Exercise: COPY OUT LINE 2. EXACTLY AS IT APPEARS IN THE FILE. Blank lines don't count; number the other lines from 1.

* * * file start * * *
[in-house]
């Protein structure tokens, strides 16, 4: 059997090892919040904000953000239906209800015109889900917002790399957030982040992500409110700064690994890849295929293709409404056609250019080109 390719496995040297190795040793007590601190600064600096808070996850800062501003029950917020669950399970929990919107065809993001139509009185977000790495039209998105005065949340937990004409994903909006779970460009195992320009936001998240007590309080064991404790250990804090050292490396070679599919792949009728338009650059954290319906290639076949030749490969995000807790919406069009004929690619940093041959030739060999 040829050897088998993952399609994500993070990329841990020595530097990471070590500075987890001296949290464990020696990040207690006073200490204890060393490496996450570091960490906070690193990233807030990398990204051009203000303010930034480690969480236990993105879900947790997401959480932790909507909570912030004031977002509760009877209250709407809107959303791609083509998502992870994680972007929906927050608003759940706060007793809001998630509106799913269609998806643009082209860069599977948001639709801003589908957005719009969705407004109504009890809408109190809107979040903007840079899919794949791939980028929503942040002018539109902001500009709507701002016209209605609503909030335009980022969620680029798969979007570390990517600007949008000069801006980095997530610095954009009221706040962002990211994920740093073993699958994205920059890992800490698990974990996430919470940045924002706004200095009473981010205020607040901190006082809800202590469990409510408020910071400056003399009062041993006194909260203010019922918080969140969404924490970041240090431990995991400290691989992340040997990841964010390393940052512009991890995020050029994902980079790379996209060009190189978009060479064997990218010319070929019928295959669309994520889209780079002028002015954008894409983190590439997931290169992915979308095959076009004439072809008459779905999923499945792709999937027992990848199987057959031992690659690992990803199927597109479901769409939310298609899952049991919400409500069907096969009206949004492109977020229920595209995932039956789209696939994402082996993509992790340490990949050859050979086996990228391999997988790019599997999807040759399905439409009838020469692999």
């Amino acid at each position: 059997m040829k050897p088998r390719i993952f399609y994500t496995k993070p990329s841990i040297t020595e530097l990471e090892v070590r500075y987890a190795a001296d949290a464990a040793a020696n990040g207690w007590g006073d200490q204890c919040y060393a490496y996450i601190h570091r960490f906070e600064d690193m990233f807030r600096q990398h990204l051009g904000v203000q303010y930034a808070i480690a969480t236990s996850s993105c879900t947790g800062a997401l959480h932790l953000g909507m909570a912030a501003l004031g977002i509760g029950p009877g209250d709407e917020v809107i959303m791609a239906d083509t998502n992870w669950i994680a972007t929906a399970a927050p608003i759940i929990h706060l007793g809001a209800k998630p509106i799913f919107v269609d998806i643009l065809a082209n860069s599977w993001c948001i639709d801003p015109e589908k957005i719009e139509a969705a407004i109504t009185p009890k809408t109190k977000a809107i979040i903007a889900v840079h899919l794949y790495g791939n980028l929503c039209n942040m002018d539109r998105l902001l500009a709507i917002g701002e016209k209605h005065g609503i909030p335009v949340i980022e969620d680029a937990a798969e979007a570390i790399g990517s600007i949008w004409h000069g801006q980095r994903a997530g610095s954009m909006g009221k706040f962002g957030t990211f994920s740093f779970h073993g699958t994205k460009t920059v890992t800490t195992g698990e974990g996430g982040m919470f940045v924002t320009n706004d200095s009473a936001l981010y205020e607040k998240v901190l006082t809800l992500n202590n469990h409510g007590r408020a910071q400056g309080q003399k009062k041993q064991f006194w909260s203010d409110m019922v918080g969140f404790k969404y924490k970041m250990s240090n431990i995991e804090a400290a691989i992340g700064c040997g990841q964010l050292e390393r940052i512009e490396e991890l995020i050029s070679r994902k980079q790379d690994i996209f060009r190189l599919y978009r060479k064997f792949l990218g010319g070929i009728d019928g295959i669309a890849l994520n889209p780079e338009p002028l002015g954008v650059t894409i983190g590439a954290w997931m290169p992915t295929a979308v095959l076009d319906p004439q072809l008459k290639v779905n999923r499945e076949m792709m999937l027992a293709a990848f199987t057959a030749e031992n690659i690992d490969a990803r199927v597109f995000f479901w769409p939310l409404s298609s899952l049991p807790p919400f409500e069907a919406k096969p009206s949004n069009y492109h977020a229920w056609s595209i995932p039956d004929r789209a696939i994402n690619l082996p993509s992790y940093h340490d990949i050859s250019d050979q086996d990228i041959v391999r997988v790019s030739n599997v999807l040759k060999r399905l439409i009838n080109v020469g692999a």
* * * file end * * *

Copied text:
């Protein structure tokens, strides 16, 4: 059997090892919040904000953000239906209800015109889900917002790399957030982040992500409110700064690994890849295929293709409404056609250019080109 390719496995040297190795040793007590601190600064600096808070996850800062501003029950917020669950399970929990919107065809993001139509009185977000790495039209998105005065949340937990004409994903909006779970460009195992320009936001998240007590309080064991404790250990804090050292490396070679599919792949009728338009650059954290319906290639076949030749490969995000807790919406069009004929690619940093041959030739060999 040829050897088998993952399609994500993070990329841990020595530097990471070590500075987890001296949290464990020696990040207690006073200490204890060393490496996450570091960490906070690193990233807030990398990204051009203000303010930034480690969480236990993105879900947790997401959480932790909507909570912030004031977002509760009877209250709407809107959303791609083509998502992870994680972007929906927050608003759940706060007793809001998630509106799913269609998806643009082209860069599977948001639709801003589908957005719009969705407004109504009890809408109190809107979040903007840079899919794949791939980028929503942040002018539109902001500009709507701002016209209605609503909030335009980022969620680029798969979007570390990517600007949008000069801006980095997530610095954009009221706040962002990211994920740093073993699958994205920059890992800490698990974990996430919470940045924002706004200095009473981010205020607040901190006082809800202590469990409510408020910071400056003399009062041993006194909260203010019922918080969140969404924490970041240090431990995991400290691989992340040997990841964010390393940052512009991890995020050029994902980079790379996209060009190189978009060479064997990218010319070929019928295959669309994520889209780079002028002015954008894409983190590439997931290169992915979308095959076009004439072809008459779905999923499945792709999937027992990848199987057959031992690659690992990803199927597109479901769409939310298609899952049991919400409500069907096969009206949004492109977020229920595209995932039956789209696939994402082996993509992790340490990949050859050979086996990228391999997988790019599997999807040759399905439409009838020469692999």